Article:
Former New York Met Bud Harrelson was recalling on Friday a tour he took with the USO during the Vietnam War following the Miracle Mets victory in the 1969 World Series.
“I went with [Major League] pitchers Sam McDowell and Jim Rooker to the Philippines, Guam and Japan,” Harrelson said. “We walked into hospital wards with guys who had lost limbs. We walked into burn wards. We were there to cheer them up, and they wound up cheering us up.”
Harrelson, Hall of Famers Tom Seaver and Ralph Kiner and others with the ’69 Mets were on hand at a luncheon at Citi Field on Friday as the Mets and Citi Bank honored Iraq and Afghanistan Veterans of America, the largest nonprofit group in the country dedicated to assisting its 2.2 million veterans and their families.
The luncheon took place a day before the country learned of the deaths of 31 men, including 22 Navy SEALS, when a helicopter was shot down by Taliban forces in Afghanistan.
Other panelists included Ed Kranepool, Ed Charles and coach Joe Pignatano.
All served active duty or in the military reserves with exception of Kranepool, whose father was killed in World War II three months before he was born.
“As a sole surviving son I was exempt,” he said.
But he, like others, made numerous trips abroad with the USO, one time going as far as Greenland.
“We would walk up to these soldiers who had been wounded, who lost limbs, and I didn’t know what I would say to them,” Charles said. “But we were lucky. They were lying there and all they wanted to talk about was baseball and winning the World Series. That was how we connected.”
The luncheon, followed by a question and answer session with the players, took place in the Ceasars Club. Mets radio broadcaster Howie Rose served as master of ceremonies. He began by apologizing to the veterans and active duty personnel on hand.
“People in my profession sometimes throw the term hero around loosely to describe a great play in a game,” Rose said. “The people in attendance here today are true heroes.”
The Mets also honored IAVA volunteer Maria Canales on the field in a pre-game ceremony prior to Friday’s contest against the Atlanta Braves.
Also present were executives from Citi’s Military Veterans Network and its Veterans Initiative program, aimed at helping and recruiting returning veterans.
“We want to them get hired, mentor them, help them in any way we can,” said Christopher Page of Citicorp. “And we want to help get some of them into the financial industry.”
Army Maj. Paul Island grew up a huge baseball fan in St. Albans, and now serves as a public information officer.
He also served two frontline tours in Iraq as an artillery officer.
“I’d love to get some autographs today,” he said. “And I want to get Yogi Berra’s someday.”
Island, 37, said Iraq and Afghanistan veterans such as himself are being treated far better than the stories he has heard from the Vietnam era.
“It’s something to come home and walk through the airport and have people applauding,” he said.
Seaver was the first player introduced.
“United States Marine Corps 1902265, Sir!” he shouted at Rose, eliciting laughs from the crowd, and cheers from present day Marines.
Kiner, the Hall of Fame slugger, has been a Mets broadcaster since the team’s inception. He enlisted in the Navy the day after Pearl Harbor, and became a pilot “though I was never shot at,” he said, echoing a comment of Seaver’s.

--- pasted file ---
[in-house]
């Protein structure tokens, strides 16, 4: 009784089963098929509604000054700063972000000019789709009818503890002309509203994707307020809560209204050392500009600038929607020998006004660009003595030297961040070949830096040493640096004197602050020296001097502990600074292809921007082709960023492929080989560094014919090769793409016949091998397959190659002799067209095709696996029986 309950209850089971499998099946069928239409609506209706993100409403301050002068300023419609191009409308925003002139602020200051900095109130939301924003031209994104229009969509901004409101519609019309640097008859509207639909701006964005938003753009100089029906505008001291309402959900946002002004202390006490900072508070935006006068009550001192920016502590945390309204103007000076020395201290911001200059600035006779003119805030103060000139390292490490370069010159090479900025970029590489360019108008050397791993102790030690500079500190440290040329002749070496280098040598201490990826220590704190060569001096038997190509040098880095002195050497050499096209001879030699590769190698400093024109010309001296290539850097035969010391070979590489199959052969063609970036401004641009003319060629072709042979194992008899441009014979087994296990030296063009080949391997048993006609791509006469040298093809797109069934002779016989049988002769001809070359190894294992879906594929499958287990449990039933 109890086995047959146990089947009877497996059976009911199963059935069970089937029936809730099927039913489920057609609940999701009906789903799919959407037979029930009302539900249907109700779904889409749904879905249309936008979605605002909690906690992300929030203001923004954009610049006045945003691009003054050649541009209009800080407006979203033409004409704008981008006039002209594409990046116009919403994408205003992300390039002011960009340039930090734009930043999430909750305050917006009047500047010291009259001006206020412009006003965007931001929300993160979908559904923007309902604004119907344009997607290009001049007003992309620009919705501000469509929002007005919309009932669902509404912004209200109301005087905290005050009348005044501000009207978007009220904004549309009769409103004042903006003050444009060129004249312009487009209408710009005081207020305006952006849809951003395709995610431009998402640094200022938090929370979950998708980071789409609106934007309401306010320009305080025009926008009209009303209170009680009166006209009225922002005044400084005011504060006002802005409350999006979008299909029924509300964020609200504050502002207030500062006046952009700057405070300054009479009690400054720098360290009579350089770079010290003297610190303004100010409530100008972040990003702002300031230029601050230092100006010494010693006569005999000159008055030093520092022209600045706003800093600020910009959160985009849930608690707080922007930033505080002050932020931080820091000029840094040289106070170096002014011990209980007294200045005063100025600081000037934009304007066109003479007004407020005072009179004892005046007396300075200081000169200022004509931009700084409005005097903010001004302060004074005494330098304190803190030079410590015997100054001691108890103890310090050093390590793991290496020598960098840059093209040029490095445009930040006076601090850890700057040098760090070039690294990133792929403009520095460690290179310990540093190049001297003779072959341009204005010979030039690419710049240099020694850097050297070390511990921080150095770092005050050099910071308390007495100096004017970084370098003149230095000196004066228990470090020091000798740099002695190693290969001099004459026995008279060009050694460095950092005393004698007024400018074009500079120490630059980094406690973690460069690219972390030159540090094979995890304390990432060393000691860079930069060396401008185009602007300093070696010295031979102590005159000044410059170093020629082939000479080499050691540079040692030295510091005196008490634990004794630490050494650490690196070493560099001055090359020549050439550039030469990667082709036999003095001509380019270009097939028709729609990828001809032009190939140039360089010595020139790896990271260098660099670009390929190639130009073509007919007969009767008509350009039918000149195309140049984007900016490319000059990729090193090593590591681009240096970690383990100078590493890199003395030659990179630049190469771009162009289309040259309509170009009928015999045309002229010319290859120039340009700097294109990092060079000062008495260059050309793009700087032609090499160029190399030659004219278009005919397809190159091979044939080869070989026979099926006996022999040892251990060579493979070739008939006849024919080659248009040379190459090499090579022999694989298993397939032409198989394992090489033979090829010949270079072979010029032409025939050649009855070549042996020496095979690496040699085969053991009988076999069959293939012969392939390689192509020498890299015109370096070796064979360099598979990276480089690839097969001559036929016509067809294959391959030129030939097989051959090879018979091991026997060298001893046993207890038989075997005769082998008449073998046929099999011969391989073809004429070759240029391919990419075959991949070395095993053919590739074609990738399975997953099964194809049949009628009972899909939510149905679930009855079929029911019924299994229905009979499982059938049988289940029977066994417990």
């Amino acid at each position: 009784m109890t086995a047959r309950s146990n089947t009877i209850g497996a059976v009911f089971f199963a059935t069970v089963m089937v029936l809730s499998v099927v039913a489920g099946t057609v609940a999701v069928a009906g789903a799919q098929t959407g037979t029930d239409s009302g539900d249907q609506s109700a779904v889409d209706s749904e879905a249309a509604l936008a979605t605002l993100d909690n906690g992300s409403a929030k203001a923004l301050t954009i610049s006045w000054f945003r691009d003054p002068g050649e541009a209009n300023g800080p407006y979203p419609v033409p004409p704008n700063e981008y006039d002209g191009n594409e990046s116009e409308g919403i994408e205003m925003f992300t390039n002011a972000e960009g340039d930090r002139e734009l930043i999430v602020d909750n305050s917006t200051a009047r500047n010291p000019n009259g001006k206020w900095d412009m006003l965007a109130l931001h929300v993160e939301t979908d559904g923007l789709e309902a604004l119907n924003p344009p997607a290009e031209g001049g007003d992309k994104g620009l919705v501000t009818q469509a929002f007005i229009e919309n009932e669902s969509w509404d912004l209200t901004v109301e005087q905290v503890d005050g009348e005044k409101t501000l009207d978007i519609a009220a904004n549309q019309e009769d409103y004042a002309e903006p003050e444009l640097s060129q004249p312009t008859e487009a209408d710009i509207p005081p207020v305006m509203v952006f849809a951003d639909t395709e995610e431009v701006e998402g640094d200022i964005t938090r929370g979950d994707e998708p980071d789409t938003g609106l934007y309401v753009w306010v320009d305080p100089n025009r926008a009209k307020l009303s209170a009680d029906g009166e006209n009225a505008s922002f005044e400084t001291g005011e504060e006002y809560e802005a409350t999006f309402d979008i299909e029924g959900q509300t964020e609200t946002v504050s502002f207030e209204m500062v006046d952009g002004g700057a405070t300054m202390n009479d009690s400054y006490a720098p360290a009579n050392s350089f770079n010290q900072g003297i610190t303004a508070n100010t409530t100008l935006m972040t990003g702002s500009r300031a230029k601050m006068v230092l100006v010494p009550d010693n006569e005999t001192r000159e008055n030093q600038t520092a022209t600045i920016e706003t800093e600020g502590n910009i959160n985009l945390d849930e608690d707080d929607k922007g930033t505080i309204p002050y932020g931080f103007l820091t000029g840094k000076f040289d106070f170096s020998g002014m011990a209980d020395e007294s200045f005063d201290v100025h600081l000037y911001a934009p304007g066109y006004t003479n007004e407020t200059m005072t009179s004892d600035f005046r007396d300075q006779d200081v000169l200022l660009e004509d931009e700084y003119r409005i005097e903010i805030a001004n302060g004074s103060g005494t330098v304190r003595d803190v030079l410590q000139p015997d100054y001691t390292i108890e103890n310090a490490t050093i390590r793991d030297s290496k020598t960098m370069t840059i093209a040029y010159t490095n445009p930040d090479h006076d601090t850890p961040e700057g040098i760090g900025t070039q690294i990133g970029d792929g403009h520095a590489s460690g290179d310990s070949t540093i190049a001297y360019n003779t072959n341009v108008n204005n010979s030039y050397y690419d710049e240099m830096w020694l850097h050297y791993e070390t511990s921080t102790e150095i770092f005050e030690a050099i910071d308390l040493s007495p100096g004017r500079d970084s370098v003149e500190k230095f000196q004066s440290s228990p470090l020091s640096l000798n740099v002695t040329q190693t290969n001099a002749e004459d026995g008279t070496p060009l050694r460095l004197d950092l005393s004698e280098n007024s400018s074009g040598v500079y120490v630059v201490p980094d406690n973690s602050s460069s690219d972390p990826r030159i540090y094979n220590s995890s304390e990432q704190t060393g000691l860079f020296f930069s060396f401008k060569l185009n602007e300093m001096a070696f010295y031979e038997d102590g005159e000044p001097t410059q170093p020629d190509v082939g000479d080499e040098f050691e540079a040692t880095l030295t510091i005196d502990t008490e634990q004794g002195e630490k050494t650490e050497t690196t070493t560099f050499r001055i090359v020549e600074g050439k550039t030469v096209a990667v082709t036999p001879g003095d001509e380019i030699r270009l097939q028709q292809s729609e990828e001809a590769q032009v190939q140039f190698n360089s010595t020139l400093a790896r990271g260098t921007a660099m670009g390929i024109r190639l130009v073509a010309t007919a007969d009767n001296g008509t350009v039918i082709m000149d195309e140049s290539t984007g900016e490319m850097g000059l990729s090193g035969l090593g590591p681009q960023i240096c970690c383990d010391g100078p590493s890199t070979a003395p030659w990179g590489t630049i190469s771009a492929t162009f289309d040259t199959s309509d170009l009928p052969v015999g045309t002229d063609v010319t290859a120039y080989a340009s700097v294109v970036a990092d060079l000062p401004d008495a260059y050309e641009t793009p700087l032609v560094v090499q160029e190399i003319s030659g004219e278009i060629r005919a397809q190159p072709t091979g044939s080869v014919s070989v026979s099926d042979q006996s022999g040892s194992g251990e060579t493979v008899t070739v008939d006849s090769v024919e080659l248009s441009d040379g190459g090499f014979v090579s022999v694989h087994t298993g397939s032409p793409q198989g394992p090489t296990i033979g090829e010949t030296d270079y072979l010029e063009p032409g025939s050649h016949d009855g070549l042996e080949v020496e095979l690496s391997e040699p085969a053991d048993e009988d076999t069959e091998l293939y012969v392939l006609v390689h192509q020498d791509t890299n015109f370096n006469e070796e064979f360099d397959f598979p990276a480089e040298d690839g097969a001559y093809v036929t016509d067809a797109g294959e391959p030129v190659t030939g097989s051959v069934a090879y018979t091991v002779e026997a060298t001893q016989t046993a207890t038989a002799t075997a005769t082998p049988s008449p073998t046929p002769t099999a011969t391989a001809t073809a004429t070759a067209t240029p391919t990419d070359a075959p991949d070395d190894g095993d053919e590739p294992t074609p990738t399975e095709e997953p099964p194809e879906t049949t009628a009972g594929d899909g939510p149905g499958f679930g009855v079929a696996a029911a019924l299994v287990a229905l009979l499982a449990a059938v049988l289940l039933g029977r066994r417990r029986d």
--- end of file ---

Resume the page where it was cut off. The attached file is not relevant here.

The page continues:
Harrelson, who was born on D-Day, June 6, 1944, drew sympathy from several of the Army personnel present when he reminisced about basic training.
“Anyone here ever been to Ft. Polk, Louisiana?” he asked to knowing laughs. “I never thought a place like that existed on Earth.” He denied receiving preferential treatment for being a ballplayer, saying he got kidded, ribbed and razzed by his drill instructors as much as the next guy.
Charles, who along with Pignatano served in Germany during the Korean War, had his doubts about that.
His favorite story was about serving on KP duty and being assigned to clean a kitchen grease trap (“You’re not a soldier until you’ve cleaned a grease trap,” Pignatano said).
“I had permission to go to baseball practice every day at noon,” Charles said. “I left before I cleaned it. The next day I was asked why I hadn’t done it, and I said I had to leave by noon. They let it slide. And I never did clean that grease trap.”
“I don’t know what happened with Harrelson.”
Pignatano’s brother was in a combat unit in Korea.
“One time he was on a sentry post and a friend came and told him to get something to eat and come back,” Pignatano said. “When he came back to relieve the guy who had relieved him, my brother found him dead.”
Another time, Pignatano’s brother returned to base from a patrol to find his bunker had been destroyed.
“I used to say he saw all the horror and I got all the glory,” he said. “And when I got home I had already been signed by the Dodgers, and they called me to spring training.”
He informed the club, then in Brooklyn, that he would be a little bit late reporting that year.
“My brother was coming home soon, and I was going to wait until I saw him,” he said. “Then I went to spring training.”
Seaver and others said the ’69 club did not talk or think much about the Vietnam War “and certainly not when the games started.”
But he also said the Marines, particularly his drill sergeants, were responsible for giving him the focus, drive and discipline that were so important for all he would achieve.
“I’ll never forget my graduation from basic training, standing next to my mother who I adored,” Seaver said.
“I didn’t know I could ever stand that tall.”